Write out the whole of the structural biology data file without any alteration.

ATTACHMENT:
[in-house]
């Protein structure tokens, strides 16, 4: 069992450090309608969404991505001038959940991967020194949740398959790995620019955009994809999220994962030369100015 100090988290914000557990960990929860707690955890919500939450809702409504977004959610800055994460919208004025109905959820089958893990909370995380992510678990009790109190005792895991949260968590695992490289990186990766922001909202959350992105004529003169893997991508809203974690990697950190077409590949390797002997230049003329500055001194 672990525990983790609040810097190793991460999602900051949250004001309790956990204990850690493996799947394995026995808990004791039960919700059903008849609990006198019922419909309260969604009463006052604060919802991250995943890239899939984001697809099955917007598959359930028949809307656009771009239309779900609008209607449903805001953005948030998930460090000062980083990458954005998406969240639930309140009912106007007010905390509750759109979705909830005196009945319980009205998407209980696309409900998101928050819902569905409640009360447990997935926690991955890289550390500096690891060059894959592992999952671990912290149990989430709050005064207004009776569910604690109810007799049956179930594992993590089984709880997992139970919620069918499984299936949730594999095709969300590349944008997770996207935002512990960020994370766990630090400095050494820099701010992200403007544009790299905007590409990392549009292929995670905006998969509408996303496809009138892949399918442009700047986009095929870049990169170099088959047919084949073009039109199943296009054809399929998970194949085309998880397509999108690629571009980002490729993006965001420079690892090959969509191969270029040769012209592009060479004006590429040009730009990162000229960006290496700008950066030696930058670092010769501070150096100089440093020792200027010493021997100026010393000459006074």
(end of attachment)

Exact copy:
[in-house]
């Protein structure tokens, strides 16, 4: 069992450090309608969404991505001038959940991967020194949740398959790995620019955009994809999220994962030369100015 100090988290914000557990960990929860707690955890919500939450809702409504977004959610800055994460919208004025109905959820089958893990909370995380992510678990009790109190005792895991949260968590695992490289990186990766922001909202959350992105004529003169893997991508809203974690990697950190077409590949390797002997230049003329500055001194 672990525990983790609040810097190793991460999602900051949250004001309790956990204990850690493996799947394995026995808990004791039960919700059903008849609990006198019922419909309260969604009463006052604060919802991250995943890239899939984001697809099955917007598959359930028949809307656009771009239309779900609008209607449903805001953005948030998930460090000062980083990458954005998406969240639930309140009912106007007010905390509750759109979705909830005196009945319980009205998407209980696309409900998101928050819902569905409640009360447990997935926690991955890289550390500096690891060059894959592992999952671990912290149990989430709050005064207004009776569910604690109810007799049956179930594992993590089984709880997992139970919620069918499984299936949730594999095709969300590349944008997770996207935002512990960020994370766990630090400095050494820099701010992200403007544009790299905007590409990392549009292929995670905006998969509408996303496809009138892949399918442009700047986009095929870049990169170099088959047919084949073009039109199943296009054809399929998970194949085309998880397509999108690629571009980002490729993006965001420079690892090959969509191969270029040769012209592009060479004006590429040009730009990162000229960006290496700008950066030696930058670092010769501070150096100089440093020792200027010493021997100026010393000459006074």